Johnny Winter is absolutely one of th’ SMOKIN’est bluesers ever… check out this full CD (Second Winter) here:
Here’s what WIKIPEDIA had to say about this great music:
Second Winter is the third studio album by Texas blues guitarist Johnny Winter, released in 1969. The original plan was to edit the songs from the recording session into one album but it was later thought that all the recordings were good enough to be released. The album was released as a “three-sided” LP, with a blank fourth side on the original vinyl. Two more songs, “Tell the Truth” and “Early in the Morning” were left unfinished but released on a 2004 re-release of the album.
Yusef is one of the absolute COOLEST players I’ve heard on the planet… his flute work is beyond compare; consider yourself honored to be able to listen to his music (NOTE: u better GRAB this one while it’s still up)!!!
There wasn’t a lot of narrative on this one – here’s what I found at WIKIPEDIA: The Allmusic site awarded the album 4 stars with the review by Stacia Proefrock stating it “takes the risks and the innovations that Lateef was known for, and expands them in a number of different directions all at once, leading to an album that bursts with new ideas and textures, while remaining accessible, and above all, beautiful. Lateef seems eager here to take the next step musically by breaking the mold of his previous albums”.
Ev’ry once in a while, I discover a “sleeper” in the world of rock/funk/fusion… this CD is absolutely KILLER… surprised I never heard them before… if you like HIGH-ENERGY music, you WILL dig down deep on this one!
Here’s a bit more information from ALLMUSIC: This ad hoc instrumental quartet is a supergroup of sorts. Comprised of immensely talented jazz and jazz fusion veterans (bassist Rob Wasserman, drummer Jeff Sipe, and T Lavitz on keyboards) it is spearheaded by guitarist Craig Erickson. He writes all the material, takes the most solos, acts as producer, and put the project together. Although released in 2005, it’s a knowing throwback to the jazz-rock fusion of ’70s acts such as Jeff Beck, John Scofield, Return to Forever, Allan Holdsworth, Dixie Dregs (of which Lavitz was a member), and any number of similar acts that generally favored instrumental dexterity over the compositional and melodic. It’s a solid, incredibly well played album that suffers mostly from a lack of identity; basically, this could be music from any of the above artists or dozens of others. That’s not a terrible thing, and surely any fan of the genre would be thrilled with adding this tasty, always professional outing to their collection. These guys have amazing chops, yet the songs lack a strong melodic presence. It’s more than just a bunch of jamming, but not much, and there remains a sense that the foursome is simply working a groove without creating something unique. Guest Paul Hanson on bassoon twists the formula slightly on a few selections but his contributions are too subtle to make an impact. The driving funk of “Forecast” gives bassist Wasserman a chance to showboat — one of the few — on a song with a bit of a recurring motif. Erickson shreds with the best of them yet there is little distinguishable about his guitar playing and he takes the spotlight too often, leaving the others as talented backup to his fret dancing. There is something rather charming in the retro-ness of the concept since there aren’t many jazz fusion albums being released in the mid-’00s. Still, with musicians of this world-class caliber, the final product is run of the mill for the genre.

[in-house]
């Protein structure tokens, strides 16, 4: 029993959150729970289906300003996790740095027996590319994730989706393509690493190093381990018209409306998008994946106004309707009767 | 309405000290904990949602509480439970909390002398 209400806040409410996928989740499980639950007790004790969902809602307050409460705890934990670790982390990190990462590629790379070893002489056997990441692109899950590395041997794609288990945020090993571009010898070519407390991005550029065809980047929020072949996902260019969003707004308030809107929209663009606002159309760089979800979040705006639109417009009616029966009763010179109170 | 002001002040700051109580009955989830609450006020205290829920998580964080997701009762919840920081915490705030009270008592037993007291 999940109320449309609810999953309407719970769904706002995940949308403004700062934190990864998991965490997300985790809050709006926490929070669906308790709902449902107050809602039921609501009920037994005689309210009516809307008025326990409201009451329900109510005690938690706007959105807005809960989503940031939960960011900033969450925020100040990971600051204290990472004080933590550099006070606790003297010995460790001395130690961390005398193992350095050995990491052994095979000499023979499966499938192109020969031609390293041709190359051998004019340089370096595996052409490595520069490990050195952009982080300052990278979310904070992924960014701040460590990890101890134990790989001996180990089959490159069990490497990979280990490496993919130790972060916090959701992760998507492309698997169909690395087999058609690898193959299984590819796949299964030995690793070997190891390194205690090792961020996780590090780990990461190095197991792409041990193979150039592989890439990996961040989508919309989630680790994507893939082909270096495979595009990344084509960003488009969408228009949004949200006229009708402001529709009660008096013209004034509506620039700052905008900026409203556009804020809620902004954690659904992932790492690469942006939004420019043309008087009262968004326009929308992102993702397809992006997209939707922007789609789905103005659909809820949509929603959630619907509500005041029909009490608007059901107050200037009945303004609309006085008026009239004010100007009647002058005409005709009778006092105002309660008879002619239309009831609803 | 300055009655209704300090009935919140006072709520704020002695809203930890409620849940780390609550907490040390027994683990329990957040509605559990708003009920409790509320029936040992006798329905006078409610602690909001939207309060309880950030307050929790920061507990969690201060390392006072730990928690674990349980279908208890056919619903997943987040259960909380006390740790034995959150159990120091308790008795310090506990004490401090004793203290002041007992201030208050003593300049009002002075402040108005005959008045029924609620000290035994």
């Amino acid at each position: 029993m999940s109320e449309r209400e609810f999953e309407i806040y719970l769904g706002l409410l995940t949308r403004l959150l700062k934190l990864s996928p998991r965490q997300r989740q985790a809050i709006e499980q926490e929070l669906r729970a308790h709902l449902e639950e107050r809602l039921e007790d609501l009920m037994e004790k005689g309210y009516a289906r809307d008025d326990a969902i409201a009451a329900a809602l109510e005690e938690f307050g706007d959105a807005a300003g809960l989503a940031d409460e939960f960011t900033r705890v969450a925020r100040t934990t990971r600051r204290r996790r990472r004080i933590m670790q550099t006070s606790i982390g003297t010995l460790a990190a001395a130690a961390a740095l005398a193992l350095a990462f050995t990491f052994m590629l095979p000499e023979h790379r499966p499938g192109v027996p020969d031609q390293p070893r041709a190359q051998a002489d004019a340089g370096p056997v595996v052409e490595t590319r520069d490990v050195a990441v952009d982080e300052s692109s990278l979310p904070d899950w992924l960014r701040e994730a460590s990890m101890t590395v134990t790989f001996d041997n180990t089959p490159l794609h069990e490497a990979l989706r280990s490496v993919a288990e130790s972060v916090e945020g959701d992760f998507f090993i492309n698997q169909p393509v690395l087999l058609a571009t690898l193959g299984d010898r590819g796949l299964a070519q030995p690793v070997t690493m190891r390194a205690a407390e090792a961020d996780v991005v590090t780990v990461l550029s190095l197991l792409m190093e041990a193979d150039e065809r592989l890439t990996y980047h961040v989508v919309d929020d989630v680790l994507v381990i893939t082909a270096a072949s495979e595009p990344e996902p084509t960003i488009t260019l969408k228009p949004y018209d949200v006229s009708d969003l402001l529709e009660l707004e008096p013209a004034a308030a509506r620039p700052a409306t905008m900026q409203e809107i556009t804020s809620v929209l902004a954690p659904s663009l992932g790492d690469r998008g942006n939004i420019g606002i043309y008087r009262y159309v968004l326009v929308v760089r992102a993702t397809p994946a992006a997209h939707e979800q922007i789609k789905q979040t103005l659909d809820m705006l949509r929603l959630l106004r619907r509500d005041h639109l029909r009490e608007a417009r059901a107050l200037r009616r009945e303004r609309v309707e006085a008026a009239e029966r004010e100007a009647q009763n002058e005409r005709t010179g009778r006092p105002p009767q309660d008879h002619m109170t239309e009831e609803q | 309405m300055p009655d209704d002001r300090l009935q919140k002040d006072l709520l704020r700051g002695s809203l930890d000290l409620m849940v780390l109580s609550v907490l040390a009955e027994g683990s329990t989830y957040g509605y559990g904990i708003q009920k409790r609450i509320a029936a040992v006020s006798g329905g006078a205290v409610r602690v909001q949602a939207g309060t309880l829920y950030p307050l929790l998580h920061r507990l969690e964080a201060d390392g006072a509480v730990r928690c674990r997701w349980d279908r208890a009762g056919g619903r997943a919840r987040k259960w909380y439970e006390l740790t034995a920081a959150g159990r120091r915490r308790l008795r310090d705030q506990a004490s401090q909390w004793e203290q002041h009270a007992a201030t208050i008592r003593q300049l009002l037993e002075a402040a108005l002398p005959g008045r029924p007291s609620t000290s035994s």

Miles is definitely a “hot ticket” for those who want to wrap their ears in “real jazz”… there’s nothing “phony” about his playing… this particular CD is the first recording by the “second great M.D. Quintet”. EnJOY!
Here are the words from WIKIPEDIA:
Recorded in January 1965, E.S.P. is the first album by what is often referred to as Miles Davis‘s second great quintet. The quintet comprising Davis, Wayne Shorter, Herbie Hancock, Ron Carter and Tony Williams would be the most long-lived of all Davis’s groups, and this was their first studio recording together.
Unlike the majority of previous Davis albums, E.S.P. consisted entirely of new compositions written by members of the group. Despite the profusion of new material, only one tune (“Agitation”) is known to have appeared in the group’s live performances. Two versions of this tune appear on the Plugged Nickel recordings from December 1965; it was played live as late as the fall of 1969.
“Little One” might be best known for being revisited on Hancock’s landmark album, Maiden Voyage, recorded a few weeks later. This version is somewhat more embryonic; Carter’s bass is halting, and Davis and Shorter state the theme with winding, interlocking contrapuntal lines that evoke Davis and Coltrane‘s version of “Round Midnight”. Hancock’s solo on Carter’s composition, “Eighty-One”, also presages his work on that LP – particularly its title track. This is reflected in the liner notes of the 1999 reissue.